KCS

Treasure Tromp

 

Sunday Currently, vol. 24

Clockwise from top left: 1) New running kicks! I love my Brooks – and they’re even pink! 2) We’ve had some seriously lazy days around here after partying on our long weekend last week. 3) Smoothie-fest! I’ve been on a serious smoothie kick, and between raiding my Farmers’ Market for fresh fruit and discovering tons of new recipes, I’ve made some great ones. 4) Making some final tweaks on the slides for our crisis communications webinar this week.

This hasn’t been a lazy week by a long stretch – I’ve been working my butt off at work and by the time I get home, it’s time to either collapse or get up and do some more work. Yikes!

And now, here’s today’s…

Currently…

Reading. Here are some of my favorite links from this week.

Listening…to a little classic India.Arie. It’s a great summer sound song, and it kind of fits in with the “love yourself music” kick I’ve been on lately – and the video is just plain fun.


Writing. Posts from this week, for anyone who wants a quick catch-up:

  • Luau Time – we visited the Paradise Cove Luau this past weekend, did plenty of taste testing, and took plenty of pictures – here’s what it looks like and why you should go! I’m also linking up with Esther + Jacob for their Local Adventurer project here.
  • Why You Should Book That Ticket - we choose what we want to make a priority in our lives, and here are a few reasons that maybe booking that adventure trip should be a priority for you.
  • Big Easy Shrimp – giving one of my favorite Cajun seafood gumbo recipes a little fusion style touch by adding in some giant tiger prawns and deconstructing it!
  • Travel Stories + Blog Awards - answering some questions posed by Amy for the Liebster Award.
  • Blog Awards Part II + Favorite Travel Bloggers - the continuation of the Liebster, where I get to nominate my favorite travel and adventure bloggers. Check them out!

Feeling…excited for all the great things going on around here, for summer, for great research, and for a lot of positivity. And with that, I’m headed for the beach!

What’s on your mind, currently!

KCS

Blog Awards Part II + Favorite Adventure Blogs

liebster2Okay, in case the title didn’t give it away, there are two parts to the Liebster Award. The first is answering questions posed by the person who nominated you {which I did yesterday - thanks, Amy!!}. The second part is a lot of fun, and that’s posing your own questions and nominating your own favorite bloggers! It’s a great way to help some some appreciation and showcase your favorite blogs, and hopefully introduce your audience to some blogs you know will rock their socks. Bloggers can answer if they want, but there’s no pressure – it’s all just about having fun and sharing the love!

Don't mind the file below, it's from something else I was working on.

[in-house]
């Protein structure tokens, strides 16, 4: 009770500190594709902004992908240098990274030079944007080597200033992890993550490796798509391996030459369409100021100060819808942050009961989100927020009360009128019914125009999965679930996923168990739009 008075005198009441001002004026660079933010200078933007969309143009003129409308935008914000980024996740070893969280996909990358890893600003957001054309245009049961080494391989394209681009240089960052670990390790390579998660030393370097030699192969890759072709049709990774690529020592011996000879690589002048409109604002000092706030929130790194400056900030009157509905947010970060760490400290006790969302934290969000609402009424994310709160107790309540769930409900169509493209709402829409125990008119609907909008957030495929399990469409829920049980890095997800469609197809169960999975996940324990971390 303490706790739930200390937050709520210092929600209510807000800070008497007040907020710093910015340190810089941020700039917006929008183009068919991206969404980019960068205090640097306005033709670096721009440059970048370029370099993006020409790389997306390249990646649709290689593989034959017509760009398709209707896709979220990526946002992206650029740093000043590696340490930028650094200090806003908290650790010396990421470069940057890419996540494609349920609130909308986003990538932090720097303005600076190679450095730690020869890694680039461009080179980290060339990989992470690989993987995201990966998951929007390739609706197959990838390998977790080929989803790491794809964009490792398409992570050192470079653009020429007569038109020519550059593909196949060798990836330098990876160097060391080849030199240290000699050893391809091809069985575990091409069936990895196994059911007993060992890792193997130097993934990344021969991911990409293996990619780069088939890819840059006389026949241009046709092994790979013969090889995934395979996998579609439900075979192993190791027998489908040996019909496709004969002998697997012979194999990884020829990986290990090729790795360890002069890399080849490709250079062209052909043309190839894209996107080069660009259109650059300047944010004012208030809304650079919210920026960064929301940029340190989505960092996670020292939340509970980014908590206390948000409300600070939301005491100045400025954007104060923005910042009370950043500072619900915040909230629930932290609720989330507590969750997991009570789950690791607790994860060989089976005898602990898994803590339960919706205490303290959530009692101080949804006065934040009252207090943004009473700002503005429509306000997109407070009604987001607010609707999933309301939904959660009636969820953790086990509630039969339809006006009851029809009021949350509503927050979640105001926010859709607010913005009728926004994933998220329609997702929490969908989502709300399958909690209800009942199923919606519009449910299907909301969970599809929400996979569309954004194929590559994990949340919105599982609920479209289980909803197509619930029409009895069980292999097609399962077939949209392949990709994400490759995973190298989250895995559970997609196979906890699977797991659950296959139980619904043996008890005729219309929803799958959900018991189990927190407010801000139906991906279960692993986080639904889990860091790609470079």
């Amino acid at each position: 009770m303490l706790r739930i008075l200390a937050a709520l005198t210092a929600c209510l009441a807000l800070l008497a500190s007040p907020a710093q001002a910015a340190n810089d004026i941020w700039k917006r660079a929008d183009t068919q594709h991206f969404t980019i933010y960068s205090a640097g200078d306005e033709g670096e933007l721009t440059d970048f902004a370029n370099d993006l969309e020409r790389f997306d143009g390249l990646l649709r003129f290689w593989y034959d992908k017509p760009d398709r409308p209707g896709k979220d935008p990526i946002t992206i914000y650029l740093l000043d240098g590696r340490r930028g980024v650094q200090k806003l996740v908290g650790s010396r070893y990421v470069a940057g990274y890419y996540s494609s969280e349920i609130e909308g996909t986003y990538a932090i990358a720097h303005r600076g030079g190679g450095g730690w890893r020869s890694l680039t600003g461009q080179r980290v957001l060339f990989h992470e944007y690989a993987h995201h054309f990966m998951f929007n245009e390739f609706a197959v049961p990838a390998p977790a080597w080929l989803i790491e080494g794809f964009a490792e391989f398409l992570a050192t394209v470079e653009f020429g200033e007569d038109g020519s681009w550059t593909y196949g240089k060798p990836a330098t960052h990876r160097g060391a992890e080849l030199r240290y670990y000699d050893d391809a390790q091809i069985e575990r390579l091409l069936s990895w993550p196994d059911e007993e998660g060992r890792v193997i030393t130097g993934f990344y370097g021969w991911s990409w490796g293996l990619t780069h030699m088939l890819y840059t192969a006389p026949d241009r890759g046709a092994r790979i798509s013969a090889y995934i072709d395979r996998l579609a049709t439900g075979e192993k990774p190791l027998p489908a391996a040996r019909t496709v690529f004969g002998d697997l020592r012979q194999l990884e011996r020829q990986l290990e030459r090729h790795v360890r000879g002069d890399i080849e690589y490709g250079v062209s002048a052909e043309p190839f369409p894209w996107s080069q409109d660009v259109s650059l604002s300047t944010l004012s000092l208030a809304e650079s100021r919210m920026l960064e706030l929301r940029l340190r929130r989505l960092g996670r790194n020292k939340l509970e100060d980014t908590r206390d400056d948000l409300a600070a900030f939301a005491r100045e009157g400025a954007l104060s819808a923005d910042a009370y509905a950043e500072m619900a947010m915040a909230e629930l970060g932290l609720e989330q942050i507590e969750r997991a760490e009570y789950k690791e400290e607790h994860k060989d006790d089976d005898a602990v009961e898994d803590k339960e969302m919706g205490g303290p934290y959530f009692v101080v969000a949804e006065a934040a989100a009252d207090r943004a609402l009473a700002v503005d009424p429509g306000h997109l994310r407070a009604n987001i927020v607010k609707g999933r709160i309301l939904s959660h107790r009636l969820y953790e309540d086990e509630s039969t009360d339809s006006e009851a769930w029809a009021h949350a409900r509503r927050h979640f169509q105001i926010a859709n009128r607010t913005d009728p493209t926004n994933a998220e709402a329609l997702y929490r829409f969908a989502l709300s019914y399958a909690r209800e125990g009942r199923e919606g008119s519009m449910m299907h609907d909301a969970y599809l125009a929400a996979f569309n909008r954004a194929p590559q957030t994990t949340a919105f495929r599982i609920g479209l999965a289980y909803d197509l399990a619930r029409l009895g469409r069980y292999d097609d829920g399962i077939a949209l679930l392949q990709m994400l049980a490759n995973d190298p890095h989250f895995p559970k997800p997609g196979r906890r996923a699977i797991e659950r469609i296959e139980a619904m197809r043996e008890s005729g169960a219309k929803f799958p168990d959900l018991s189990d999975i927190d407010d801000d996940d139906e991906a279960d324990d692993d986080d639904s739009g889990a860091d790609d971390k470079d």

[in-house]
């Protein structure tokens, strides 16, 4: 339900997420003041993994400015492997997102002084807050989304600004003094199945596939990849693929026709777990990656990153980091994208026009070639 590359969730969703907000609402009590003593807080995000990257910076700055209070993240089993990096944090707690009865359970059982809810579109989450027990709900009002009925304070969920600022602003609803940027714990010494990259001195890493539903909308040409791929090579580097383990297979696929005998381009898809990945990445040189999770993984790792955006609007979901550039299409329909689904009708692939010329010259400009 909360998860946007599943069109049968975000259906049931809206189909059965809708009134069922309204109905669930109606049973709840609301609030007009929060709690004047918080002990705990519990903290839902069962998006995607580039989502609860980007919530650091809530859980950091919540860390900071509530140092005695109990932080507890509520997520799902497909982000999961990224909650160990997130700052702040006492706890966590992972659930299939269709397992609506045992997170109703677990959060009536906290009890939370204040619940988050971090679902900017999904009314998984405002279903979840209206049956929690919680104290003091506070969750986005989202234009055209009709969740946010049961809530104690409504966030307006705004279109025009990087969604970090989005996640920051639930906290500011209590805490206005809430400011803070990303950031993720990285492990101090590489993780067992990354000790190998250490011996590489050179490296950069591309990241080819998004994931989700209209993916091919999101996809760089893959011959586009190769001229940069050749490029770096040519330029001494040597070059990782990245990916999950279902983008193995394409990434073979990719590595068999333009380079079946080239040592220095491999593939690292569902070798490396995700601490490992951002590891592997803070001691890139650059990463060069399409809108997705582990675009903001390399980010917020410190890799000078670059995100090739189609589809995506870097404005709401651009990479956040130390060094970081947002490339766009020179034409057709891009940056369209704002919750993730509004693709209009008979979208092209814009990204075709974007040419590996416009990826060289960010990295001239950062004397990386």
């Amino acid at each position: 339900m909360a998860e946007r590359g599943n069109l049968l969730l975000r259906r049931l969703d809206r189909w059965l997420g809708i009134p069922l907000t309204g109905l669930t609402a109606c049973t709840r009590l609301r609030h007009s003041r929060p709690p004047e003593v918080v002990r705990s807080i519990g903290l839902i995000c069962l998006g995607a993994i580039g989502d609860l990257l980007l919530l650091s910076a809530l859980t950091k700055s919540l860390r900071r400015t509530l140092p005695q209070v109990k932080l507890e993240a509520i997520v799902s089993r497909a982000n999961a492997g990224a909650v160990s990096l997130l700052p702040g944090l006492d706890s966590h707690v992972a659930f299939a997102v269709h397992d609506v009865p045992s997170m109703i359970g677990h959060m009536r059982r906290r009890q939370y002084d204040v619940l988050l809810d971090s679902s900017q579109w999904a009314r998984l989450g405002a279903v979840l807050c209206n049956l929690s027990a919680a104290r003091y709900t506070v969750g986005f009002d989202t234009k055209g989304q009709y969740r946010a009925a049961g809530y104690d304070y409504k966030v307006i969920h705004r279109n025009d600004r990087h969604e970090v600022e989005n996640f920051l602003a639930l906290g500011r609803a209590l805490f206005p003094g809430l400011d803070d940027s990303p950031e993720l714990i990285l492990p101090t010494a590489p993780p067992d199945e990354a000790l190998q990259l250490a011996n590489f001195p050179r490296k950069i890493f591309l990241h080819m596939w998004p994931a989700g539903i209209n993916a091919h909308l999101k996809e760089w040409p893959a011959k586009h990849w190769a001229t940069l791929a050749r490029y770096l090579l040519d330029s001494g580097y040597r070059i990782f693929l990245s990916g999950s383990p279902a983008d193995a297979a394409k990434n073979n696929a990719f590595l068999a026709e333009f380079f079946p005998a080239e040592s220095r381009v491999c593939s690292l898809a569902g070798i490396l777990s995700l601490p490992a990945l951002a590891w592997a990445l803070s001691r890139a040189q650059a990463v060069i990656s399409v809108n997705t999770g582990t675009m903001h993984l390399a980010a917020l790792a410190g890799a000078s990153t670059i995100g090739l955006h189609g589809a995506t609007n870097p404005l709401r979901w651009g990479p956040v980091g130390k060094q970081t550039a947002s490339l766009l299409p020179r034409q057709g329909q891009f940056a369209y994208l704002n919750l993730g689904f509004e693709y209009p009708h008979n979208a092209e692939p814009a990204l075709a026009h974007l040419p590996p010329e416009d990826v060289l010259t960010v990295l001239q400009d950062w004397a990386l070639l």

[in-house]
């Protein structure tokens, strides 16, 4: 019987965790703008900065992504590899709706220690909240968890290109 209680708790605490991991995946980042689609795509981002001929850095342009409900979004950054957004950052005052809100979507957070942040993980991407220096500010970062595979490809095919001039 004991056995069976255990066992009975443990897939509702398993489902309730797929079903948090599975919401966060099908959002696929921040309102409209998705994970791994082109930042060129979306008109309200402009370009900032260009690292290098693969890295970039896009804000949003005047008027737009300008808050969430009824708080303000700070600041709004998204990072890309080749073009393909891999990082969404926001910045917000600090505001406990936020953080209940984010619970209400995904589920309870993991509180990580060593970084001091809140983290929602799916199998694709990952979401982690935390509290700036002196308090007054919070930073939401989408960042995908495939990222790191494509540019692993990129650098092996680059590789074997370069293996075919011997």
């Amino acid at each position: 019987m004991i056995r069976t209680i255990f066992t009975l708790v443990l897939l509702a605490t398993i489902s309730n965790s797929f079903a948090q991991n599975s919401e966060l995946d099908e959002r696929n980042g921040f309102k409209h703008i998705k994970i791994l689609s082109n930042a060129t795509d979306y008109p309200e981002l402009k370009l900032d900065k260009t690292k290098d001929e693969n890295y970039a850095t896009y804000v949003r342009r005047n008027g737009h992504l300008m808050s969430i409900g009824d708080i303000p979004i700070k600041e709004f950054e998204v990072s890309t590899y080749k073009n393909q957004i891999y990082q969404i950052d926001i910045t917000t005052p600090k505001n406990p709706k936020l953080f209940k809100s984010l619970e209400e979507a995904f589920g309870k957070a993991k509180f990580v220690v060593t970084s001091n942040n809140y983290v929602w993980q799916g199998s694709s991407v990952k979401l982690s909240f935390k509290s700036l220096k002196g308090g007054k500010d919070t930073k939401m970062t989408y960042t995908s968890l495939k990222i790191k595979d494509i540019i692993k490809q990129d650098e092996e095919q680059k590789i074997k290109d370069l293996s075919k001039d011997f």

I read a lot of different blogs and I’ve met some wonderful people through blogging. I wish I could showcase all my favorites, but in the spirit of travel and adventure, I’m sticking to my favorite adventure blogs. Yes, I’m creating my own genre out of people who might travel, who might create, who might cook, who might do all of these, but who can’t help but imbue their readers with a joie de vivre.

So here they are!

Casey of True Colours. Casey has been to so many of the places I have on my bucket list, it’s crazy. Marrakech, Dubai, India, and so many more – and she’s familiar enough with Hawaii to give me a few pointers here as well! Her words and her professional photographer husband Nick’s pictures paint gorgeous pictures of the places they’ve traveled, and she’s also got a list of great travel pointers that will help anyone from the novice to the expert.

Amy of Club Narwhal. It’s hard to tell what I love most about Amy’s blog – her gorgeous recipes {I think just about all of them live on my Pinterest right now}, her amazing travel photos, or her fun printables. I wish I had more space in my office for more of them, but there’s usually one living on my bulletin board. Stop by for a refreshing dose of humor, good fun, gorgeous pictures, and desserts photos that make you want to sell your soul for a taste {I’m looking at you, fruity cheesecake brownies!}.

Esther and Jacob – of their eponymous blog. Esther and Jacob share travel exploits and photography from both near and abroad. I love their Local Adventurer link-up, and all the inspiring tales they share that remind us that we can find adventure right here at home, if we just know where to look for it. You can find some great local adventure ideas from the blogs that link up, and if you ever wanted to find a great adventure near Vegas, they have more than enough great ones to share!

Lesley of Bucket List Publications. I first “met” Lesley when I first started blogging and have been amazed and impressed with her and her online magazine ever since. She’s probably one of the most humble and supportive people you’ll ever find, and she’ll amaze you with the extreme sports and adventures she takes on!

And the lovely lady who started me on this journey, Amy of Creatrice Mondial. Amy has become one of those online friends that I really wish I could meet up for wine tasting in real life. She just completed a half marathon with Destination Races in Napa Valley that makes me envious – both of the great wine and dine experience before and after and of her finish time! I think I would be too busy tasting wine to run a decent time on a race like that :)

And here are my questions…

1. What has been your favorite adventure or travel experience so far? {you can include your top 3 if 1 is too hard!}

2. Do you use any kind of system to plan out your adventures or do you just kind of let it happen?

3. What has been the biggest discovery you’ve made while traveling, adventuring, or creating?

4. Think back to the greatest meal or tasting experience you ever had. Share the details! Yes, I totally want the stalker details on the best wine + dine experience you’ve had.

5. How do you balance out a busy life…and a busy life on the internet?

6. Totally stealing this one from Amy: If you could only choose one more big bucket list worthy experience, what would it be and why? Budget and time are not factors!

7. A lot of us travelers and ex-pats have a flexible view of the word “home.” Do you have a place you call home or is home wherever you make it?

Do swing by these lovely blogs. There are plenty of great pictures, gorgeous food, travel experiences, beautiful food…okay, I admit it, even my travel has a very large focus on food! :D

Happy Friday!

KCS